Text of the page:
Referencing a 2008 campaign ad, Palin said Egypt was the White House's "3 a.m. phone call" but it "went right to the answering machine."

She says the U.S. must say whom it stands with, "and we do not have all that information yet."

Listeners were puzzled by Palin's reference to Mubarak as "Pharoah" and expressed her concern for the safety of "the Israelites" in Egypt during the demonstrations.

Ok this is JUST satire, so kill me if you want to. I can't say I don't deserve it. LOL

Posted by: johnmarshall5446 | February 6, 2011 12:16 PM | Report abuse

"In Israel, I am reminded that although Israel is the Jewish state, one beset by enemies, it is also a "normal" country, an affluent one -- certainly in comparison to all its neighbors."

Rand Paul Repeats Calls to End Aid to Israel
Alana Goodman - 02.04.2011 - 1:56 PM
Sen. Rand Paul has doubled down on his call to cut foreign aid to Israel, despite the complete lack of political support for the proposal on the Hill:

"I’m not singling out Israel. I support Israel. I want to be known as a friend of Israel, but not with money you don’t have,” he said. “We can’t just borrow from our kids’ future and give it to countries, even if they are our friends.”
And, he said, giving money to the country is especially unwise considering Israel’s relative wealth. “I think they’re an important ally, but I also think that their per capita income is greater than probably three-fourths of the rest of the world,” he said. “Should we be giving free money or welfare to a wealthy nation? I don’t think so.”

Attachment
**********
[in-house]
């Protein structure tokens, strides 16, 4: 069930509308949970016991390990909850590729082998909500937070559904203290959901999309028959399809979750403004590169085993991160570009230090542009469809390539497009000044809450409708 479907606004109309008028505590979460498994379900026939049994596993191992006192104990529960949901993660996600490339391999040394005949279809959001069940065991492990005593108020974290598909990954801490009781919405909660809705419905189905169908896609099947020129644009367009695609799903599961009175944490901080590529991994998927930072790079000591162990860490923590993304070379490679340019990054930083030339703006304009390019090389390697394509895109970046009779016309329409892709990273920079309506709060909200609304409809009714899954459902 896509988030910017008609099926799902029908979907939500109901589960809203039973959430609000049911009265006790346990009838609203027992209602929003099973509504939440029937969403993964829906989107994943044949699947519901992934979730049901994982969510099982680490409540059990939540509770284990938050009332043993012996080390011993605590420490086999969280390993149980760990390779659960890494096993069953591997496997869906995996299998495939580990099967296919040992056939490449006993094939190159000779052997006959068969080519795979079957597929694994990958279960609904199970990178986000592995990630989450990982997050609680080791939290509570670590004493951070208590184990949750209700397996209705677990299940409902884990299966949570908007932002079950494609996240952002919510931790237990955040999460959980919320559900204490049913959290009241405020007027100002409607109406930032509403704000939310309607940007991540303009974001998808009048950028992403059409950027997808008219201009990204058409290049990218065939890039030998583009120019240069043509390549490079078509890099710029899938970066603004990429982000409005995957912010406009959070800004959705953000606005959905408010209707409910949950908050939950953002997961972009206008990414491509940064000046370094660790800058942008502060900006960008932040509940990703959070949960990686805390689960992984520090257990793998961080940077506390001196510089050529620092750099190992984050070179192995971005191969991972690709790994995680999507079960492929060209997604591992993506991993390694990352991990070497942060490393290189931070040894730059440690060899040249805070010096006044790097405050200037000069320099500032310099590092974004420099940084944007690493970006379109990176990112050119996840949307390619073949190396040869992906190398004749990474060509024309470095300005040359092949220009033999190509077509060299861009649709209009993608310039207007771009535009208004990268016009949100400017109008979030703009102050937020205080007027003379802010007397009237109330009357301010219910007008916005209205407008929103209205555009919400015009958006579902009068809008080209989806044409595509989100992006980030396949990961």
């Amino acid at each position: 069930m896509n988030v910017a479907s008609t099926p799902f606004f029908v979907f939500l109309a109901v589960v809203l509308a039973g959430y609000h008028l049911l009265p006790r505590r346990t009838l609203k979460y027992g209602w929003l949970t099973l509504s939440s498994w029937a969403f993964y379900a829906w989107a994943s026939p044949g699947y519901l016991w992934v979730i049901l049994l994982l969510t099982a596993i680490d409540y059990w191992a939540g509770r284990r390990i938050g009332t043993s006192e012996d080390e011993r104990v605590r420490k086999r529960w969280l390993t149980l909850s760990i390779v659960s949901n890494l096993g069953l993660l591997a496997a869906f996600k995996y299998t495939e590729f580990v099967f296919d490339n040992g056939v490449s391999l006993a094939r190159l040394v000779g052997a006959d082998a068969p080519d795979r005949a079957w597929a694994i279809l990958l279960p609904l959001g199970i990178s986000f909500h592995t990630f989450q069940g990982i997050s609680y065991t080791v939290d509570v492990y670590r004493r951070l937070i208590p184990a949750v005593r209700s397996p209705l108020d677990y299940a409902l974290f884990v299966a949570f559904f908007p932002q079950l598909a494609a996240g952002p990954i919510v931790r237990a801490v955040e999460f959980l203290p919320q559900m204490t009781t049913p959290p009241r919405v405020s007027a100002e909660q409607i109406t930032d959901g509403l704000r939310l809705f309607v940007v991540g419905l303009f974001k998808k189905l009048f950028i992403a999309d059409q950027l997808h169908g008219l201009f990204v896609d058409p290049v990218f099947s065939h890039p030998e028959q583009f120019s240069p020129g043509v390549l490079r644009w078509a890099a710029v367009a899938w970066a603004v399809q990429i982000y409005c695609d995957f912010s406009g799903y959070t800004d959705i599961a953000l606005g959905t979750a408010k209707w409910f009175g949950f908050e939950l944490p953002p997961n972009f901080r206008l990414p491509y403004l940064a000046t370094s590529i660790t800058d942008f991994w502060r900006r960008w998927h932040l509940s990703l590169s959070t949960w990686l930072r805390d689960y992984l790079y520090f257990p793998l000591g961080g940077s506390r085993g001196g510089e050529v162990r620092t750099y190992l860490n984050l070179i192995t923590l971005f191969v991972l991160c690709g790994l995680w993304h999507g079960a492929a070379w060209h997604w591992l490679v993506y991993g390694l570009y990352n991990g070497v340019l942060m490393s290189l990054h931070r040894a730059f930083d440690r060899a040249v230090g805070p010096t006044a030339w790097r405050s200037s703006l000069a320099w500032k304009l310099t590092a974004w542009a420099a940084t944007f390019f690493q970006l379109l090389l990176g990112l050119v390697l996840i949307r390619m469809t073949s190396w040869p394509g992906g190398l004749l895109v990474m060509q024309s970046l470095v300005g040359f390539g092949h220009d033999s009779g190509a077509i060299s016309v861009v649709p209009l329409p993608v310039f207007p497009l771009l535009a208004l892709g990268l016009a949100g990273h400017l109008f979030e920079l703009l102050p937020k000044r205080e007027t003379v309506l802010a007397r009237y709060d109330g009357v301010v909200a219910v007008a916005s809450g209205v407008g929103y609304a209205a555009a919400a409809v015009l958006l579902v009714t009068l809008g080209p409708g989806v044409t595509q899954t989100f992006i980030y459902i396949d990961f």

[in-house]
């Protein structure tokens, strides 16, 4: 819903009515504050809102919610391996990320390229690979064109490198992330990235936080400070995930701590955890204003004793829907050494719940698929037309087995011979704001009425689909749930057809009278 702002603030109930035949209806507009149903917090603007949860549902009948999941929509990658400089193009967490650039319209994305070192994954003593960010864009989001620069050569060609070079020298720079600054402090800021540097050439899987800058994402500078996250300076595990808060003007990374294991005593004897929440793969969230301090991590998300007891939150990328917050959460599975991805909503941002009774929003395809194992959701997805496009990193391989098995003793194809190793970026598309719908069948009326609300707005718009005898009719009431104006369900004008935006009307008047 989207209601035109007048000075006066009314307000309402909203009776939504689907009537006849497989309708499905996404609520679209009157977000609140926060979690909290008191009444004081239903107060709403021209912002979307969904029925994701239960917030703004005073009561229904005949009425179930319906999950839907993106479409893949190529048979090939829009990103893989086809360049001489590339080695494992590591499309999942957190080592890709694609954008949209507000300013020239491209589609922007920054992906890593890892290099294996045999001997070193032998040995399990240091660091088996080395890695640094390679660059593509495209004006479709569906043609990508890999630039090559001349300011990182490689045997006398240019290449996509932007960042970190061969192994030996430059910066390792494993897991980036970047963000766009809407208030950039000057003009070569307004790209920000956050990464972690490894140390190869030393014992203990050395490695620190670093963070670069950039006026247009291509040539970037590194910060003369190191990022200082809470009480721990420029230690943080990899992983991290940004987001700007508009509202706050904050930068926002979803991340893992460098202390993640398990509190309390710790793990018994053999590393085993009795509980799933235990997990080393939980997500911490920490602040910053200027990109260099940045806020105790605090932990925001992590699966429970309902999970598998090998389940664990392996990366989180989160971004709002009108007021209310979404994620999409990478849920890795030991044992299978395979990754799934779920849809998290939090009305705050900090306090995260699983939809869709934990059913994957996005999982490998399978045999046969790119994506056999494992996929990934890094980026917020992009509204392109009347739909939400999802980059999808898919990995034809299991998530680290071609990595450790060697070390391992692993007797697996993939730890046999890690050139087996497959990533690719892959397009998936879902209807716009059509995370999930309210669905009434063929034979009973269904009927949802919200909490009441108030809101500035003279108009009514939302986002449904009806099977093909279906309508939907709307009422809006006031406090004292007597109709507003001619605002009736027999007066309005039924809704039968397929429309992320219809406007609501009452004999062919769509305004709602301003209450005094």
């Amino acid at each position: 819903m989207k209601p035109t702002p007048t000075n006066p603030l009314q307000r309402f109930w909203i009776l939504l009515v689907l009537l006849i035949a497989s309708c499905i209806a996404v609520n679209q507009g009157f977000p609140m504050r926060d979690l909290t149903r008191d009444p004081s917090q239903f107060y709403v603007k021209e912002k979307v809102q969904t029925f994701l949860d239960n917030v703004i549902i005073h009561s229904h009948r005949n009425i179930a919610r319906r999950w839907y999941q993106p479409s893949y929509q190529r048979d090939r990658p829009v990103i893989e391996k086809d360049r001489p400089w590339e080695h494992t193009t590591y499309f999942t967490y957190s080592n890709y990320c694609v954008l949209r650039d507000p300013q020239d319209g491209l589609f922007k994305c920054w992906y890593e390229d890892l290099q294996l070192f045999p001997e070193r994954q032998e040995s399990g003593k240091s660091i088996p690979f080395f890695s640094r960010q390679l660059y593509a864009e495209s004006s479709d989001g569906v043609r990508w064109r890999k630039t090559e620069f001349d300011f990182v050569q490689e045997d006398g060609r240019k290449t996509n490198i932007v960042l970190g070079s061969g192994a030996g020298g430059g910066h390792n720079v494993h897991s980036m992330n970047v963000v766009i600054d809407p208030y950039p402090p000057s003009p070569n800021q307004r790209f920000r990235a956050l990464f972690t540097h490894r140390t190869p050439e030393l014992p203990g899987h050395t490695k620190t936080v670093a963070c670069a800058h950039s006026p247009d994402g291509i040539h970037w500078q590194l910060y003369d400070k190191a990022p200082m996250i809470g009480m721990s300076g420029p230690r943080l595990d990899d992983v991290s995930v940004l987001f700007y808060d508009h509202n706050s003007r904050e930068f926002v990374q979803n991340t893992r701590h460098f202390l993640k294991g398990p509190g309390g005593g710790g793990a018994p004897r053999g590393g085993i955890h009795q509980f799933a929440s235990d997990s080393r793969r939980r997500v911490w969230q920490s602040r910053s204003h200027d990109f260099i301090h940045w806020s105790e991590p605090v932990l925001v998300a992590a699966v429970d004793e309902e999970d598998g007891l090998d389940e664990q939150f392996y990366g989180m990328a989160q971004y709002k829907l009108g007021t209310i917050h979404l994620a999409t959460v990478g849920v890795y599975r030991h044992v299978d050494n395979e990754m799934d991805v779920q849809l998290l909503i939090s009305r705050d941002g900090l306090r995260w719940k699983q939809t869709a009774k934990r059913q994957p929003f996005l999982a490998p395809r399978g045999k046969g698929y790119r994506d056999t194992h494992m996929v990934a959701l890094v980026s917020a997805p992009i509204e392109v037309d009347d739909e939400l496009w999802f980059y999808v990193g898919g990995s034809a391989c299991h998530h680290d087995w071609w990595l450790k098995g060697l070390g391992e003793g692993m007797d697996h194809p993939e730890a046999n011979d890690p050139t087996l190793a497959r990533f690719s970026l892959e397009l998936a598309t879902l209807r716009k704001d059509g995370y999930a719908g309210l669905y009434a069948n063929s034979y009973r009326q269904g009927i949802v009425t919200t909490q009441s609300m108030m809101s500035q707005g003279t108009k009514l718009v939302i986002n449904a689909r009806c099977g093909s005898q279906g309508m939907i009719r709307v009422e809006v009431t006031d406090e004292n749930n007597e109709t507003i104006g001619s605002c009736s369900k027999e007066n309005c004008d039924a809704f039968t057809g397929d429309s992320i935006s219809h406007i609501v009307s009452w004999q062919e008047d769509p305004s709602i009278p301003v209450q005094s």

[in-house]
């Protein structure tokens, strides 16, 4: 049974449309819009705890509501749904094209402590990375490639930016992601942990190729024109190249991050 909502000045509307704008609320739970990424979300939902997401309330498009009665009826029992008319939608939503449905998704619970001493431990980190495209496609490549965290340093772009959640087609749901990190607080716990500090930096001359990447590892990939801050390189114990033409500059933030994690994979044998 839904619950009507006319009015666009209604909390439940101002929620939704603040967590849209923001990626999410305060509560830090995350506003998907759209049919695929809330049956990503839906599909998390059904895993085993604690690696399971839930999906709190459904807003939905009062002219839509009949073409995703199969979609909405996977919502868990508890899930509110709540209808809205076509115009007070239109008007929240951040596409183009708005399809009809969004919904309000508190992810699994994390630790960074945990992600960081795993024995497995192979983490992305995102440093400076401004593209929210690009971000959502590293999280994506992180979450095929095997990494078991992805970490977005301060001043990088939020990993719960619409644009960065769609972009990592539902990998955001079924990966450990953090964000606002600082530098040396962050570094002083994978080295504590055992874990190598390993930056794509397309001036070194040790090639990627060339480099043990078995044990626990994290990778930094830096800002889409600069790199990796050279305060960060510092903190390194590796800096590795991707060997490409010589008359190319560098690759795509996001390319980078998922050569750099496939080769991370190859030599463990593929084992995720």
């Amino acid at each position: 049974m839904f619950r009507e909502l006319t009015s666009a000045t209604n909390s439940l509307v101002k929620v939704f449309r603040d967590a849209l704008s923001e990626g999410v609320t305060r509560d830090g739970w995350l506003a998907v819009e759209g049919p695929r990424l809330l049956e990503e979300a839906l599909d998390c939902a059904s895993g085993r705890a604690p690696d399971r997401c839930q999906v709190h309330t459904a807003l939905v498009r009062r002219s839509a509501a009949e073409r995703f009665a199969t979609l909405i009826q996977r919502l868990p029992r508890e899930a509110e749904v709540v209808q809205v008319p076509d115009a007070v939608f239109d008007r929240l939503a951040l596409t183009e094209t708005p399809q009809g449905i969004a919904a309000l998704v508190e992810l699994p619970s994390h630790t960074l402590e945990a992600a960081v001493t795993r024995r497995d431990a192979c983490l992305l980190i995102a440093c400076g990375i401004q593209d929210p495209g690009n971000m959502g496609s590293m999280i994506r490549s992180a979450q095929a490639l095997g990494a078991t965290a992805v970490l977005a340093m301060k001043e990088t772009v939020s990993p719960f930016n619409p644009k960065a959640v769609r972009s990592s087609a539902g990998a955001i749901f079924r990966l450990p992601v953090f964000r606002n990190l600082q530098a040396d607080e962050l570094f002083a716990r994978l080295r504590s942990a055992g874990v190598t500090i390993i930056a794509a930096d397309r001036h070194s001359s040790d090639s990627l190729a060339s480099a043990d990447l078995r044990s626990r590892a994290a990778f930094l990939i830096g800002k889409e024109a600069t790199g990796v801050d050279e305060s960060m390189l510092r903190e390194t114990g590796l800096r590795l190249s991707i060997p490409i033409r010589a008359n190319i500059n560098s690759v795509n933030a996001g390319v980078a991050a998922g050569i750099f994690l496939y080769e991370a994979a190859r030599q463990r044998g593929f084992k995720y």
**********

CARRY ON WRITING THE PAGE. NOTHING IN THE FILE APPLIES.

Rand has a point,why can't we be allies without a fiscal requirement. Israel has 200 Nukes,and plenty of money to buy whatever weapons/contractors they want.Foreign aid seems like a good place to save some $s.

Posted by: rcaruth | February 6, 2011 2:09 PM | Report abuse

Israel is not "normal." Normal countries do not operate an apartheid system while colonizing their neighbors land. Normal countries don't destroy water sources,demolish houses and maim and kill their neighbors on a daily basis. Normal countries don't build barriers on their neighbors land and claim the land is now theirs. Normal countries don't hope that everyone nearby lives under authoritarian rulers so they can have their special culture. Normal countries do lie about what they are doing and that is Rubin's specialty, offering an exaggerated point of view to cover up the Israeli reality that is obvious to all normal citizens of normal countries.

Posted by: jj1123 | February 6, 2011 5:34 PM | Report abuse

" But Israel is thriving, to the chagrin of its foes."

I take it that you therefore agree with Time Magazine Jennifer, when they reporte3d that Israel has no interest in peace, precisely because it is thriving?

Posted by: Shingo1 | February 6, 2011 6:23 PM | Report abuse


You won't believe this coming from me, but I actually would enjoy hearing more of your impressions of Israel this trip. It's been on my list of places to visit, but hasn't made it to the top yet.

Posted by: johnmarshall5446 | February 6, 2011 11:04 PM | Report abuse

Every Westerner who comes to Israel seems surprised at how "normal" everything seems, just like back home. Even the journalists who are hostile to Israel prefer working here because they know that they enjoy the real safety and protection that the rule of law provides them, unlike most of the Arab states and Third World countries they could report from.